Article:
Saturday, November 1, 2008

pSunday Psalms: Bird's Eye View

"As Moses gave five books of laws to Israel, so David gave five books of psalms to Israel." (Midrash on the Psalms)
The Book of Psalms went through several stages of development.
  • First, psalms, songs and wisdom poems were composed by individuals and liturgical leaders for use in the worship of Israel.
  • Second, many of these were put together and preserved in collections, such as the Psalms of Asaph (73-83) and the Songs of Ascent (120-134).
  • Third, after the Exile the individual psalms and collections were gathered and shaped into five books that became The Book of Psalms.
This five-fold Book forms a poetic "cantata" about God's covenant with David. Psalms is about God's Kingdom. Here is a simple overview of the contents of the five books and the way they have been put together to tell this story.
  • INTRODUCTION (Pss 1-2). Psalm 1 tells us that this book is torah from God, designed to help his people live in the covenant blessings. Psalm 2 tells us more specifically what this torah teaches—that God rules and will rule the world, despite opposition, through his Messiah; therefore, the blessed are those who take refuge in him.
  • BOOKS ONE & TWO (Pss 3-41/42-72). These are the books of the king. Dominated by prayers of David, these books present him as God's ideal king, who suffers yet trusts in God and triumphs. By the end of Book II (Ps 72), prayers are raised on behalf of David's son and heir, Solomon. Thus these books focus, not just on David himself, but on the house of David, to which God made eternal promises.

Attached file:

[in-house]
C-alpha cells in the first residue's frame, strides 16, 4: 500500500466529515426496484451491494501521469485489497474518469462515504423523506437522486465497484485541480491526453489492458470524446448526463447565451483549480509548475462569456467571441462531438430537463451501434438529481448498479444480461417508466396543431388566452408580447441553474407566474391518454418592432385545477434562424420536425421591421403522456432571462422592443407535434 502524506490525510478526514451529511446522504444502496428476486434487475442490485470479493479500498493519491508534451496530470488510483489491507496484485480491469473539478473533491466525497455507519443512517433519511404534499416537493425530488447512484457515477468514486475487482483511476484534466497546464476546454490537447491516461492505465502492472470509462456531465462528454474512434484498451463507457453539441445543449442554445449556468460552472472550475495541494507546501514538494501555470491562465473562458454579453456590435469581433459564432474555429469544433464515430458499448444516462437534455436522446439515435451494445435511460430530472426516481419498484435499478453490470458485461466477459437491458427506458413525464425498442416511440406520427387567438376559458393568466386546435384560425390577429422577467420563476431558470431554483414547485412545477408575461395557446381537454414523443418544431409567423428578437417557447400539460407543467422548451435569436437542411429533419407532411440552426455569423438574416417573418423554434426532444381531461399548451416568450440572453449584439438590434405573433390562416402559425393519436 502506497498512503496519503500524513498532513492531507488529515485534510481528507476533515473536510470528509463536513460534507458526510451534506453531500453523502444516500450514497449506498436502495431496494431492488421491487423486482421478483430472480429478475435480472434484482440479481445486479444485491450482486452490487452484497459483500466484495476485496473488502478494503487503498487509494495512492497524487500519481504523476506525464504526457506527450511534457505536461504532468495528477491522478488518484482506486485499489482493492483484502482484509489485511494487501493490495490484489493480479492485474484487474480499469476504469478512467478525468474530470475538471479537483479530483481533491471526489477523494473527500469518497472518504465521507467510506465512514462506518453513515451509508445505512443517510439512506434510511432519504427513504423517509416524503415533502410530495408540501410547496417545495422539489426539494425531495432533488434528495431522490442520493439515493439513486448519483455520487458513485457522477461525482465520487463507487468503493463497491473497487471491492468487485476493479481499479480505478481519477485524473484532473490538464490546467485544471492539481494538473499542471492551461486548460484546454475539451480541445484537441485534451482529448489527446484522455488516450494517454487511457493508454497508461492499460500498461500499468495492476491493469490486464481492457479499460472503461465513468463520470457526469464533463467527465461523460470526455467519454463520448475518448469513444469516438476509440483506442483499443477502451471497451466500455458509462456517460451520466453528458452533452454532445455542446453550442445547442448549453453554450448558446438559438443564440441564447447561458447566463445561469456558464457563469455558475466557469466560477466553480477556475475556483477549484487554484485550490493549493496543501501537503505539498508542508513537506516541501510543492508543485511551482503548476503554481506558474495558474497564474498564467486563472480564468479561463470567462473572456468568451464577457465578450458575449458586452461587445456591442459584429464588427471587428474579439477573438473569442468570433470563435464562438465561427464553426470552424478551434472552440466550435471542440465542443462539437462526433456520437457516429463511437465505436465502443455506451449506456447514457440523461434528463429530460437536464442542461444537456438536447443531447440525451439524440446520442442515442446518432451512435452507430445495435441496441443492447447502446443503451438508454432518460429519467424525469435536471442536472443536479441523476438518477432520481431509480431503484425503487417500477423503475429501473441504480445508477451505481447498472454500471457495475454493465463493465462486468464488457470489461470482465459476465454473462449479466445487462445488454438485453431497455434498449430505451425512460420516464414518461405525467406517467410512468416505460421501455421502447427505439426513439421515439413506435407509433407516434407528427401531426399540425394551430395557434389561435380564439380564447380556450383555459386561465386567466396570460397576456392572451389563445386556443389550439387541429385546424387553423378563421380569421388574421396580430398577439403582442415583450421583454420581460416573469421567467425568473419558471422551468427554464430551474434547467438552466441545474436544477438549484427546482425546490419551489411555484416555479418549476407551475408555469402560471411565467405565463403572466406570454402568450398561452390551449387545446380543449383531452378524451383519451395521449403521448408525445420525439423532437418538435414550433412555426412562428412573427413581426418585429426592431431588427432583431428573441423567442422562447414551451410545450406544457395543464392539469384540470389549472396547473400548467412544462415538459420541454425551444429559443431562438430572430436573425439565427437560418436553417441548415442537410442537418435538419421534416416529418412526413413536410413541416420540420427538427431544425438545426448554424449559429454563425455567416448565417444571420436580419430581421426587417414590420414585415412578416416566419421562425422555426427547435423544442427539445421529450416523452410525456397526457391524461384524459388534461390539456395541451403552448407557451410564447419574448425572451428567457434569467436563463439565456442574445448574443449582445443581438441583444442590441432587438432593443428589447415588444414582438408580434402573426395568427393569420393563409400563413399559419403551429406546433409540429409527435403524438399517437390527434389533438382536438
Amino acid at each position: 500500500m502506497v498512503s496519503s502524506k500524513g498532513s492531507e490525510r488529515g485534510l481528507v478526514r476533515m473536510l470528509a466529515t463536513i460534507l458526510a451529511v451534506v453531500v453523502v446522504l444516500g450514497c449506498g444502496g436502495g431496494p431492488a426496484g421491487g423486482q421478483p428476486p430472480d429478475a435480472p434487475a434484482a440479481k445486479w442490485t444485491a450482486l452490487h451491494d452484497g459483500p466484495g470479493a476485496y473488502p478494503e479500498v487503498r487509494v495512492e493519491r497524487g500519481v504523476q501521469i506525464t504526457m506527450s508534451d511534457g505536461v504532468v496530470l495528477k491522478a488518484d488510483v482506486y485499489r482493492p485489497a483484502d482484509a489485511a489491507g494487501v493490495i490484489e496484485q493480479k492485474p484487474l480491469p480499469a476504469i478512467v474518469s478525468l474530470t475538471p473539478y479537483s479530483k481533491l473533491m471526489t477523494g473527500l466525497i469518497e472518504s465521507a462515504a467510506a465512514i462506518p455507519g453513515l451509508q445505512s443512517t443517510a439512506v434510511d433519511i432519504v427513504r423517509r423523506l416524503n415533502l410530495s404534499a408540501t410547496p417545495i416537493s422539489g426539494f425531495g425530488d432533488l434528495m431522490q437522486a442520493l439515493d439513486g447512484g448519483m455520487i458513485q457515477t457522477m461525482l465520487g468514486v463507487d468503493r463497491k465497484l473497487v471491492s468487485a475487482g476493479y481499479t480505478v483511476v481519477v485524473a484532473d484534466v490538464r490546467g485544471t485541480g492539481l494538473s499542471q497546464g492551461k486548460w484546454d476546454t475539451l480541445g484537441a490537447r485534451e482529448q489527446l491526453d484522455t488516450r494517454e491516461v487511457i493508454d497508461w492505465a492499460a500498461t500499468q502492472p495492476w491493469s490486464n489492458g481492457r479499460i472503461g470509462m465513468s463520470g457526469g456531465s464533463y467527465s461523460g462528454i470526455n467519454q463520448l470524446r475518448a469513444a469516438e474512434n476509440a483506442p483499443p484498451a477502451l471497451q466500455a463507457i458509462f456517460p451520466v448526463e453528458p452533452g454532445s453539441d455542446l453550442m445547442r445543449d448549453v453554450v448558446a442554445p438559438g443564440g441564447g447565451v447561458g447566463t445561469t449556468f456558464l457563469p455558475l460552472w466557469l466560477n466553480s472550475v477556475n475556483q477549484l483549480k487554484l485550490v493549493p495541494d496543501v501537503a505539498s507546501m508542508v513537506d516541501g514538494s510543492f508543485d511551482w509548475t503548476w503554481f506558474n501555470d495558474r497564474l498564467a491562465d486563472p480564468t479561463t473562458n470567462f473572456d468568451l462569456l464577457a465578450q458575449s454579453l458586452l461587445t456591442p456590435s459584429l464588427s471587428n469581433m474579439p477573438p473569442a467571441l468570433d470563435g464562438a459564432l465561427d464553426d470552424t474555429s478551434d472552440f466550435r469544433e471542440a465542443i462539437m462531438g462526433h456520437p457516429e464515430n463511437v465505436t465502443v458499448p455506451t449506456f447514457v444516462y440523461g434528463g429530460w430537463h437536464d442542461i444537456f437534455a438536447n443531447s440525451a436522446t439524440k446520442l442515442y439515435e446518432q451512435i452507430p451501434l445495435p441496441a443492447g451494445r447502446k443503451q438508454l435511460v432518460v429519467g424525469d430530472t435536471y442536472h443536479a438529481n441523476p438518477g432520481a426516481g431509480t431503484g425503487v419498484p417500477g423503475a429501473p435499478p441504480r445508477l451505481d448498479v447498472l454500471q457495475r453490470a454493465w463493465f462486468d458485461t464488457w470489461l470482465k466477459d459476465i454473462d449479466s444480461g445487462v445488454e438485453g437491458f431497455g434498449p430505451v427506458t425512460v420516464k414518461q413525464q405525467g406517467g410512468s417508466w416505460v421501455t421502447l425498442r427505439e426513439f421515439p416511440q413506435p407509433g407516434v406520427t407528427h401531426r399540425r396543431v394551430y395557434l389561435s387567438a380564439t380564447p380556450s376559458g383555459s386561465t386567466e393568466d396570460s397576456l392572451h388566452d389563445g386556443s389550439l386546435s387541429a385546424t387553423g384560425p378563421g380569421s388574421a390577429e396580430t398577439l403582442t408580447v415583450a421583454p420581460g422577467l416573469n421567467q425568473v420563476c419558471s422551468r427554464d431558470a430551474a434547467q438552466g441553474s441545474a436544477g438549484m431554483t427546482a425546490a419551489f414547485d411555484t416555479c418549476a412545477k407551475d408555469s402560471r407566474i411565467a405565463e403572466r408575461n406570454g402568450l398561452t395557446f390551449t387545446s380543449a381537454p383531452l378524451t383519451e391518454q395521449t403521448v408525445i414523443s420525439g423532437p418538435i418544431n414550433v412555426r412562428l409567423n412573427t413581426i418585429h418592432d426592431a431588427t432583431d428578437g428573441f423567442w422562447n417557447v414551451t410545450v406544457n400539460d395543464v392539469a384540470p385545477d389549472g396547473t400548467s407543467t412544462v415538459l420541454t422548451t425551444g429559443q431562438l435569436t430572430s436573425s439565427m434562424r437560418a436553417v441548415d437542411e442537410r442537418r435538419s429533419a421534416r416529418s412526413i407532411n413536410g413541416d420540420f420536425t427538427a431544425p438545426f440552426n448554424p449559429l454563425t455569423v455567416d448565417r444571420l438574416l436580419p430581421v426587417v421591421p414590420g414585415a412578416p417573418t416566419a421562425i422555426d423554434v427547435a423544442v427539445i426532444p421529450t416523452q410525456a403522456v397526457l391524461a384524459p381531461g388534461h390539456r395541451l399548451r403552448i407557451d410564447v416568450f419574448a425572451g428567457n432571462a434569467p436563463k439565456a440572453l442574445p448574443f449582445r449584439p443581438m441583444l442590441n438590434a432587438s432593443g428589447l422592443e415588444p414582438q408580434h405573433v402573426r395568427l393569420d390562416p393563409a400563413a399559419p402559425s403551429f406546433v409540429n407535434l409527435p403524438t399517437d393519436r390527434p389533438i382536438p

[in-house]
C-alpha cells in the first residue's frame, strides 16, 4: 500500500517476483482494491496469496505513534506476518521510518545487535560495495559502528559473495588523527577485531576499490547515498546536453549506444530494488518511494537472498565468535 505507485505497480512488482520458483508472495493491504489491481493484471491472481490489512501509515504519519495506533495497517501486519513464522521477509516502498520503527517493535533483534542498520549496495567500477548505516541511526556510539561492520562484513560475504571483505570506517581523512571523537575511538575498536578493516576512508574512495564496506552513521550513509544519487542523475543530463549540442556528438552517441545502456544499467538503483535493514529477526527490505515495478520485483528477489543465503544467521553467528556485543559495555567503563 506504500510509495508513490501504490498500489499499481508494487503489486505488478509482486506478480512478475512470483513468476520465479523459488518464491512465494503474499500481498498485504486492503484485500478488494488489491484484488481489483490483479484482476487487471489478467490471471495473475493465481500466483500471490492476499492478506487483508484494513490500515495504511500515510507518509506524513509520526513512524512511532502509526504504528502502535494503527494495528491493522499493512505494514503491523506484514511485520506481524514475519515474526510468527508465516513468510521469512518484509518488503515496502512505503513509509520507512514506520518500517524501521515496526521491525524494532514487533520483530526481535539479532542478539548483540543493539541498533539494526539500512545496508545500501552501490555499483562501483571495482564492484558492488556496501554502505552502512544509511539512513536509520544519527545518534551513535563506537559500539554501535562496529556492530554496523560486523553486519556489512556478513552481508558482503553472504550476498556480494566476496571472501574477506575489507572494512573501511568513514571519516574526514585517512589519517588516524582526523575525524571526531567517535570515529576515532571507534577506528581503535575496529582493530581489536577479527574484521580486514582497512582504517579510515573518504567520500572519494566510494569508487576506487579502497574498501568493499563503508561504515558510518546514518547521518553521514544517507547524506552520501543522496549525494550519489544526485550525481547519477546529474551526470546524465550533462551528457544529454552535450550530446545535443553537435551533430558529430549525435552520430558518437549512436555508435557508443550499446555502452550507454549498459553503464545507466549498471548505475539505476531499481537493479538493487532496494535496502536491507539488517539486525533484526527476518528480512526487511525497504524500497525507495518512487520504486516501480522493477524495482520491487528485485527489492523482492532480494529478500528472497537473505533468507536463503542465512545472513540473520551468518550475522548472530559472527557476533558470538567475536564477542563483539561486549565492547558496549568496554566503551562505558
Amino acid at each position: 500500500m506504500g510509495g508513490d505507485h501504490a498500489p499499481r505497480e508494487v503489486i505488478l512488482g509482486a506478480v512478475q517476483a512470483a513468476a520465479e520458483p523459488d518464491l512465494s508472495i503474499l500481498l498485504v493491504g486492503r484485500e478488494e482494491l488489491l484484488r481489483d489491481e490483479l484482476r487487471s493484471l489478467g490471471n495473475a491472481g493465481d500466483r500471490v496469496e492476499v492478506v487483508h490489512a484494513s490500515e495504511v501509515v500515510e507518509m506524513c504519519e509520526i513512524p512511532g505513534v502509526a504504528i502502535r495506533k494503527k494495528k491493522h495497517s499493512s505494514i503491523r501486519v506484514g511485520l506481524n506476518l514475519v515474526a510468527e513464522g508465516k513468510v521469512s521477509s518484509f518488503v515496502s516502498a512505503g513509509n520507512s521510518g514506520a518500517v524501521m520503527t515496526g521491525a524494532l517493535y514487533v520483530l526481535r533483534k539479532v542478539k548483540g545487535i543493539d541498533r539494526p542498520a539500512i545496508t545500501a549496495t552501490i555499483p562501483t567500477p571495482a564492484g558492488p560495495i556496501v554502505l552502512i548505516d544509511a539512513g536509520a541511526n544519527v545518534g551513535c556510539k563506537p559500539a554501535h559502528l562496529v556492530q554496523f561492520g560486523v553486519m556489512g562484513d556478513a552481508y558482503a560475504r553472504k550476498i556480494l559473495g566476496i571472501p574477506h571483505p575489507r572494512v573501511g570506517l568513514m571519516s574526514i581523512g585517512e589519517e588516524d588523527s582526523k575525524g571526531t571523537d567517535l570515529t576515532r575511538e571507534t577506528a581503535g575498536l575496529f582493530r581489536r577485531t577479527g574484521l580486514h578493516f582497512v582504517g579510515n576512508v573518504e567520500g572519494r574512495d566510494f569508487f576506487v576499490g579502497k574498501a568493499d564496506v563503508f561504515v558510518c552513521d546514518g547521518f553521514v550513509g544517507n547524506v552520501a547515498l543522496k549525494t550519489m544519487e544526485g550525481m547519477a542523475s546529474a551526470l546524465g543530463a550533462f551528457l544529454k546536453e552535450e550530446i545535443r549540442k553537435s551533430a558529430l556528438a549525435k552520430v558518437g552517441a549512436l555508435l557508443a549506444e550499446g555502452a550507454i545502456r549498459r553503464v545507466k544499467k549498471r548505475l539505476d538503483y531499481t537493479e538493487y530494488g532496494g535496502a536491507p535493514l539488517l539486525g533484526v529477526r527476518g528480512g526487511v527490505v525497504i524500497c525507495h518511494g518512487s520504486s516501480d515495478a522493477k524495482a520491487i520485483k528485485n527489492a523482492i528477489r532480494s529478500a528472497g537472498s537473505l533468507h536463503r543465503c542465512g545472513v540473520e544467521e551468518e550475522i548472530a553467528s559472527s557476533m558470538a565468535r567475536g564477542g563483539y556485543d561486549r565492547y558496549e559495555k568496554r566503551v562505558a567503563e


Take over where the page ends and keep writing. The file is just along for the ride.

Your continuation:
• BOOK THREE (Pss 72-89). This is the book of the failed kingdom. It begins with psalms that question God's ways and the triumph of his enemies (Pss 73-74), and ends with the bleakest psalm in the book (Ps 88) and a composite psalm that reviews the covenant with David (Ps 89.1-37) and then laments his kingdom's destruction (Ps 89.38-52). What has become of God's covenant with David? What will become of his people?
  • BOOK FOUR (Pss 90-106). Book IV is the book of hope. Opening with a psalm of Moses (Ps 90), the exiles who now have no king are encouraged to review the foundations of their faith and remember that the Lord himself is their true Ruler (Pss 93-99). This book provides the main theological answer to the exiles' laments. It assures them that God remains King and Judge of the world, their Rock and Refuge, and a loving Father who remembers their frailties. The book ends with a series of historical psalms, recalling God's mercies to their ancestors and appealing for an end to their exile.
  • BOOK FIVE (Pss 107-150). The final book is the book of instruction. Ps 107, which opens this section, shows the exiles at home again. But how will they proceed? How shall they live so that they will not repeat the sins of the past? This book is made up of three parallel panels that each include the following elements: (1) Each panel begins with psalms that call God's people to give thanks, (2) Each panel ends with psalms that call God's people to praise the Lord, (3) Each contains a collection of David psalms, reintroducing him as the model of faith, (4) Each contains a prominent torah psalm, (5) Each contains prominent royal psalms that point to the coming King.
As Moses gave the Torah to Israel, to instruct them about living in God's blessing under the Sinai Covenant, so David gave a Torah to Israel, instructing the returned exiles to hope in the Davidic Covenant and live as kingdom people under the reign of their true King.

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